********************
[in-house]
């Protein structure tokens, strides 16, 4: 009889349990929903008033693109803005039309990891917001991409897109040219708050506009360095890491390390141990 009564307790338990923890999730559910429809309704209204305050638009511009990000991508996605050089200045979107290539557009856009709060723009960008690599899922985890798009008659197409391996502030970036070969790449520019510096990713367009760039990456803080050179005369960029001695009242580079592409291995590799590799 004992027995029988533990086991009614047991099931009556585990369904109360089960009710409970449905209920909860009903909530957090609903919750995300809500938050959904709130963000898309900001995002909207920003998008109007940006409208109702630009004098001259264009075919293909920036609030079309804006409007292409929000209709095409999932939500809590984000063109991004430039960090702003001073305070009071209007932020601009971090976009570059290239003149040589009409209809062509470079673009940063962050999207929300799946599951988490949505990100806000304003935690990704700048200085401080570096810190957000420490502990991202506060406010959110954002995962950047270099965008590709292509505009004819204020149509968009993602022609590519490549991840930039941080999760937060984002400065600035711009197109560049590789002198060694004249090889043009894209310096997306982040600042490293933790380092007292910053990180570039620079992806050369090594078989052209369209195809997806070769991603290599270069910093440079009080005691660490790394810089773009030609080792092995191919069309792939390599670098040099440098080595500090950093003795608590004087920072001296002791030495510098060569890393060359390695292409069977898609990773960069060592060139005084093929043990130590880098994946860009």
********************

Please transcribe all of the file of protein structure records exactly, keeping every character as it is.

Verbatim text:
[in-house]
């Protein structure tokens, strides 16, 4: 009889349990929903008033693109803005039309990891917001991409897109040219708050506009360095890491390390141990 009564307790338990923890999730559910429809309704209204305050638009511009990000991508996605050089200045979107290539557009856009709060723009960008690599899922985890798009008659197409391996502030970036070969790449520019510096990713367009760039990456803080050179005369960029001695009242580079592409291995590799590799 004992027995029988533990086991009614047991099931009556585990369904109360089960009710409970449905209920909860009903909530957090609903919750995300809500938050959904709130963000898309900001995002909207920003998008109007940006409208109702630009004098001259264009075919293909920036609030079309804006409007292409929000209709095409999932939500809590984000063109991004430039960090702003001073305070009071209007932020601009971090976009570059290239003149040589009409209809062509470079673009940063962050999207929300799946599951988490949505990100806000304003935690990704700048200085401080570096810190957000420490502990991202506060406010959110954002995962950047270099965008590709292509505009004819204020149509968009993602022609590519490549991840930039941080999760937060984002400065600035711009197109560049590789002198060694004249090889043009894209310096997306982040600042490293933790380092007292910053990180570039620079992806050369090594078989052209369209195809997806070769991603290599270069910093440079009080005691660490790394810089773009030609080792092995191919069309792939390599670098040099440098080595500090950093003795608590004087920072001296002791030495510098060569890393060359390695292409069977898609990773960069060592060139005084093929043990130590880098994946860009």